Blasphemy Law in Bangladesh

September 27, 2018

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Blasphemy means contempt of religion, condemnation of religion, or insulting God. In general, blasphemy means dishonor of religious beliefs.

Is there any Blasphemy Law in Bangladesh?

There is no blasphemy law in Bangladesh, though a secular version of Blasphemy law exists in the country in Section 57. It is easy to see that there is no real difference between Section 57 and a blasphemy law. The Information and Communication Technology (ICT) Act was first introduced on October 8, 2006. Then, in 2009, an amendment was made according to Section 18 of the Act. On August 20, 2013, a number of amendments were made in several sections of this law through an ordinance. From the beginning, Section 57 of this Act has threatened freedom of speech. Many people live with the fear of persecution because of the blasphemy-like nature and punishment of Section 57 of the ICT Act.

Section 57 of ICT Act

A rough translation of section 57 (1) says: “If any person deliberately publishes or transmits or causes to be published or transmitted in the website or in any other electronic form any material which is false and obscene and if anyone sees, hears, or reads it having regard to all relevant circumstances, its effect is such as to influence the reader to become dishonest or corrupt, or causes to deteriorate or creates possibility to deteriorate law and order, prejudice the image of the state or person or causes to hurt or may hurt religious belief or instigate against any person or organization, then this activity will be regarded as an offense.”

Punishment

Whoever commits an offense under this section shall be punishable with imprisonment for a term that may extend to a maximum of fourteen years and a minimum of seven years, with a fine that may extend to Taka ten million (approximately USD $120,000).

Section 57 of the ICT Act in Conflict with the Constitution

Article 39 of the Constitution reads, “Subject to any reasonable restrictions imposed by law in the interests of the security of the State, friendly relations with foreign states, public order, decency or morality, or in relation to contempt of court, defamation or incitement to an offense—the right of every citizen to freedom of speech and expression; and freedom of the press, are guaranteed.”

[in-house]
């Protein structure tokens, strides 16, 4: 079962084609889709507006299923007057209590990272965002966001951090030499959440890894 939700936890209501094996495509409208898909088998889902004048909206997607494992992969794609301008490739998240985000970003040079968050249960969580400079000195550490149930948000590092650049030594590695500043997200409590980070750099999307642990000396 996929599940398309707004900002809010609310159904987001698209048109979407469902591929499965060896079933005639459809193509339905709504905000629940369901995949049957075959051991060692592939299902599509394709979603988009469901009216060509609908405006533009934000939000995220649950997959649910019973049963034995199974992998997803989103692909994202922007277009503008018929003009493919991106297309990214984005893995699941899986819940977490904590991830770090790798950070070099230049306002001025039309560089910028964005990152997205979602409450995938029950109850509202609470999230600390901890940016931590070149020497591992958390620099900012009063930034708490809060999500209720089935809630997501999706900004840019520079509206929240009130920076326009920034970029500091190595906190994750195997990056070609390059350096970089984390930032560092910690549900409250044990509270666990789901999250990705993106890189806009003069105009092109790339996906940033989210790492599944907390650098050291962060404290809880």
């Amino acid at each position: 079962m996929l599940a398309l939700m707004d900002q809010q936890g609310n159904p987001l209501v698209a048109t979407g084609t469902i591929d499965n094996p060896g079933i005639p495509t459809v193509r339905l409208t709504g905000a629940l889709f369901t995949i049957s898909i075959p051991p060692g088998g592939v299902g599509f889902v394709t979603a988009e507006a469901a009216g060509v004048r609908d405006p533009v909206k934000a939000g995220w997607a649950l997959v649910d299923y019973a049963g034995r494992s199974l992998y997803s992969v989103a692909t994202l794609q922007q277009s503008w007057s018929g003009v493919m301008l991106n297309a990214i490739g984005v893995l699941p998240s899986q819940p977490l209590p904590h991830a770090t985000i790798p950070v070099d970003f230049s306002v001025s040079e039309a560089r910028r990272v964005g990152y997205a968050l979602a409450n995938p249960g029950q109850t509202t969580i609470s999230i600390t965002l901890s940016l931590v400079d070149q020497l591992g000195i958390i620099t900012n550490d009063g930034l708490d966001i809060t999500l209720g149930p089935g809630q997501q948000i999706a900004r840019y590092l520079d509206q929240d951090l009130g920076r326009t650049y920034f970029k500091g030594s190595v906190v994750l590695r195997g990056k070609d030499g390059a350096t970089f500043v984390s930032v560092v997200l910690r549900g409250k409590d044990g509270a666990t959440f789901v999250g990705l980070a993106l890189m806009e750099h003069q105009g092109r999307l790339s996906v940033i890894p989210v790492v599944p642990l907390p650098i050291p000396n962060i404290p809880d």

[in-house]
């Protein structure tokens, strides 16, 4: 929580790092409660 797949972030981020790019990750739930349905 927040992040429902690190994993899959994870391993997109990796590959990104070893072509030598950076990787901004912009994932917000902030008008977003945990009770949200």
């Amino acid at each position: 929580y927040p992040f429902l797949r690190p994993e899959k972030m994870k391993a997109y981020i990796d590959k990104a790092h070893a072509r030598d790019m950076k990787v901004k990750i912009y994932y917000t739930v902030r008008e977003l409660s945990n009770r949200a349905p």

Section 57 of the ICT Act violates the specific criteria of the constitution. However, law enforcement agencies or anyone aggrieved can file a lawsuit against anyone under this section. Often, the accused is assaulted before the trial by the police or other officials.

The various provisions within Section 57 have not been clearly defined. This is particularly problematic regarding to the one about hurting religious beliefs. Bloggers, journalists, writers, online activists, human rights activists, and gay rights activists have been under the microscope of the government and threats from Islamic fundamentalists for online materials that may have been perceived by some to have hurt their religious beliefs. As a result, peoples’ freedom of thought and expression is being violated. The conscious people of Bangladesh are being restricted from speaking honestly and truthfully. Basically, if any person criticizes the government and/or religious fundamentalists in Bangladesh, he or she is arrested through often unconstitutional means, locked up without bail, and then charged. If found guilty, the punishments often exceed the ones seen during British colonial rule.

REFERENCES: Section 57 of the Information and Communication Technology Act, 2006, and Article 39 of the Constitution of Bangladesh.


International Blasphemy Rights Day is part of CFI’s mission to pursue equality for atheists and non-believers. IBRD is a day to support free speech and the rights of those who disagree with religious views to voice their opinions peacefully. Join the cause and support International Blasphemy Rights Day and work like it today!